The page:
The State Journal – Wetzel County has always been a producer of natural gas, but a boom in the Marcellus Shale gas drilling really put it on the map for the Mountain State. Read
Since 2008, the county at the base of the Northern Panhandle saw an increase in drilling by 6,000 percent.
A recent collaborative research effort looking into the shale drilling was released to show the effects of the oil and gas industry on West Virginia, among other surrounding states.
The Multi-State Shale Research Collaborative, of which the West Virginia Center on Budget and Policy participated in, released case studies April 10, which examined the impacts of shale oil and gas drilling in four active communities.
Read the case studies HERE.
The study looked at Carroll County in Ohio, Greene and Tioga counties in Pennsylvania and Wetzel County in West Virginia.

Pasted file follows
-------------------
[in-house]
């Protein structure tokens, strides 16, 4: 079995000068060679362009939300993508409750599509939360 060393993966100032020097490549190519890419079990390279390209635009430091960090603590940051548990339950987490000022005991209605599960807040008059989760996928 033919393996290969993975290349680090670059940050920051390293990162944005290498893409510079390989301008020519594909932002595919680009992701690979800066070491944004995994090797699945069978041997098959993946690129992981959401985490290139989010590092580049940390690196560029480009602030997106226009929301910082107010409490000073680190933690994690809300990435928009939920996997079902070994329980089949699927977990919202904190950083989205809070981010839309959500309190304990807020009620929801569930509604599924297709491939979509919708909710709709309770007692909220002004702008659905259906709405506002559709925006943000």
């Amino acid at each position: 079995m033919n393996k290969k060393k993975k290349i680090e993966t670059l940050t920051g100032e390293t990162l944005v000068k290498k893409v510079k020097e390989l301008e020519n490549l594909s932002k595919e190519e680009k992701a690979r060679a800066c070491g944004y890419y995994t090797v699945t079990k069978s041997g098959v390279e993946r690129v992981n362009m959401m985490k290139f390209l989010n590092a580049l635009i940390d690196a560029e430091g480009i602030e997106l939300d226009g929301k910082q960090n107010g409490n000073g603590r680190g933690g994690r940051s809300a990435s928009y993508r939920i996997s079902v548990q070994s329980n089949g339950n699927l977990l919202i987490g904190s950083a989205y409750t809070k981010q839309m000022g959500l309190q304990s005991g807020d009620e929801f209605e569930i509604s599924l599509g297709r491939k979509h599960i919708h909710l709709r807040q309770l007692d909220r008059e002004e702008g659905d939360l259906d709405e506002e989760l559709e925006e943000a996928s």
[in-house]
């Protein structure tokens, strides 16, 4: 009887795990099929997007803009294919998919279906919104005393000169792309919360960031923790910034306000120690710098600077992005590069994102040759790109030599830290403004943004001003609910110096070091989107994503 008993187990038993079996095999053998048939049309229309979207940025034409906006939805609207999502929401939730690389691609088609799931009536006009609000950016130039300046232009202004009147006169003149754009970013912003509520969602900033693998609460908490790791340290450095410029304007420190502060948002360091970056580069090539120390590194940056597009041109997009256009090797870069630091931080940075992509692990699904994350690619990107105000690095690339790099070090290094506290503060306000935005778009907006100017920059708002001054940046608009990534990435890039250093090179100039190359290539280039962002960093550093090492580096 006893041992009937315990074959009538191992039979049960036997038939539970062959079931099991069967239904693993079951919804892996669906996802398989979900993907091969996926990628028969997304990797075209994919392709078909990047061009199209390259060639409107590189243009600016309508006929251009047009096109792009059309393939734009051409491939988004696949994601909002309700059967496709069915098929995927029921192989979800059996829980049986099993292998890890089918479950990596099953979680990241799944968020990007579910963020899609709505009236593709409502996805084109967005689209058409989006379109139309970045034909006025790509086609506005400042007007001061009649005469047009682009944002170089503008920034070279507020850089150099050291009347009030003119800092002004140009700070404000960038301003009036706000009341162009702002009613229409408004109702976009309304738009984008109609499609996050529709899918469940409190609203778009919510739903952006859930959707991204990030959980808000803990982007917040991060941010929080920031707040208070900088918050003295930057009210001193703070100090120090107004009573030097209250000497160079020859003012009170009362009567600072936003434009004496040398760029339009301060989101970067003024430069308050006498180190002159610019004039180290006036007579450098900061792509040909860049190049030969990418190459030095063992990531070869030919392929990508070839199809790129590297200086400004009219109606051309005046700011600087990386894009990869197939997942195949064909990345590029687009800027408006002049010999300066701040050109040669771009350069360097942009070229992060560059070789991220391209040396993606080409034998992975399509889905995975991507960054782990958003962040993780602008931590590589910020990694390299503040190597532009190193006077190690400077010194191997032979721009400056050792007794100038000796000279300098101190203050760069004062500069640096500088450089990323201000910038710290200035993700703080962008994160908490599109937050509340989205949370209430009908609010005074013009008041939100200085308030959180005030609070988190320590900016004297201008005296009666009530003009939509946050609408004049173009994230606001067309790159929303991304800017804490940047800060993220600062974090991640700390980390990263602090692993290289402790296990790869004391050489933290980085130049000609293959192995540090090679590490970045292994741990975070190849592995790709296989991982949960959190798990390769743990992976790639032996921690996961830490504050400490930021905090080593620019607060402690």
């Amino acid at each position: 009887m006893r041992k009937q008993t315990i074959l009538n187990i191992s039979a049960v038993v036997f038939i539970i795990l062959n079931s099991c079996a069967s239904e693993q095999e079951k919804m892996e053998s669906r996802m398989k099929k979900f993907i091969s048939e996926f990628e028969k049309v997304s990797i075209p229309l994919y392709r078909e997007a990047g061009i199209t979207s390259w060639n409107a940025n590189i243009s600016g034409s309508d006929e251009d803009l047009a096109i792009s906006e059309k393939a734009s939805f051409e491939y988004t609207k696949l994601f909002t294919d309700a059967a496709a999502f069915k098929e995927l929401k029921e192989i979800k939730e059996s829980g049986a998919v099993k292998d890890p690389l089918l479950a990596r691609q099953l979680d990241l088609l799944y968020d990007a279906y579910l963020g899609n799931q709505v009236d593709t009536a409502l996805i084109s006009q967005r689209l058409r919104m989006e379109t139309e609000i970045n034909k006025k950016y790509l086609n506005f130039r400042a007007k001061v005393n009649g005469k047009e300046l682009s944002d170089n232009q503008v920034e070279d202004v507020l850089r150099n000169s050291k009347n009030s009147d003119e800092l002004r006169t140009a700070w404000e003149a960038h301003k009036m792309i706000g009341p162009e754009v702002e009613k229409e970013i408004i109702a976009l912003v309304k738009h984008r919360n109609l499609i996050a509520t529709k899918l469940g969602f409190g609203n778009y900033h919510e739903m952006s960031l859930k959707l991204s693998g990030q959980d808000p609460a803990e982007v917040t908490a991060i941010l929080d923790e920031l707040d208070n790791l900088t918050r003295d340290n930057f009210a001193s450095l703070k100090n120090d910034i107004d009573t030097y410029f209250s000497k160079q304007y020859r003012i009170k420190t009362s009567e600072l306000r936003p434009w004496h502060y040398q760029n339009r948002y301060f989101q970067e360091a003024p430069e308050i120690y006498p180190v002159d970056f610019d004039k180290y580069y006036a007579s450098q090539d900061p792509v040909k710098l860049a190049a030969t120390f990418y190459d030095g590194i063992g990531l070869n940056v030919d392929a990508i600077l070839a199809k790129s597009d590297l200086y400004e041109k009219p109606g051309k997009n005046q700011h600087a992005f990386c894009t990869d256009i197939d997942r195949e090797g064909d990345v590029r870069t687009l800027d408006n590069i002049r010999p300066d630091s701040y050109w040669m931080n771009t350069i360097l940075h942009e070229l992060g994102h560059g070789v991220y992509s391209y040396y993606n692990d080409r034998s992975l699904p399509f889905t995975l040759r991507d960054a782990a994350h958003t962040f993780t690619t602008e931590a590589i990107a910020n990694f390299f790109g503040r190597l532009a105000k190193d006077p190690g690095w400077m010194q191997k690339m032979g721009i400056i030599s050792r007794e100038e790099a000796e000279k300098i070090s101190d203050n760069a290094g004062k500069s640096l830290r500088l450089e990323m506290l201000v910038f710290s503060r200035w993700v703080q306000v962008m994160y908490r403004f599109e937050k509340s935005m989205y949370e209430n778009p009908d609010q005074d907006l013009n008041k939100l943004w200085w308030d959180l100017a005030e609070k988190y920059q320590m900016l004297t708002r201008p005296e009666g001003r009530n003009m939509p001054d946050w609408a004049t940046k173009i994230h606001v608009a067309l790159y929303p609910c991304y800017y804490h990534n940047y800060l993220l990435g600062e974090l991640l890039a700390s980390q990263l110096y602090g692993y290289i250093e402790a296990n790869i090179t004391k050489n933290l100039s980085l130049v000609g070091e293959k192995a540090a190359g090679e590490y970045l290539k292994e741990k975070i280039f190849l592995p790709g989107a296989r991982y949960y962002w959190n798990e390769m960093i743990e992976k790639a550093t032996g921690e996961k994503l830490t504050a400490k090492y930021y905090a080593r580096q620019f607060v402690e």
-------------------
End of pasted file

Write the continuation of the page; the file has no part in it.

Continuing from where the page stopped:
West Virginia is unique in that companies have been taking actions to sever surface rights from mineral rights, meaning some individuals do not own the mineral right so their land. This means some residents don’t have control over fracking on their property and are limited in being compensated from the oil and gas companies.
“Overall, the impact is unclear with how much royalty payments are flowing in,” said Sean O’Leary, fiscal policy analyst with the West Virginia Center on Budget and Policy. “Local officials will note jobs in gas industry are going to out of state workers.”
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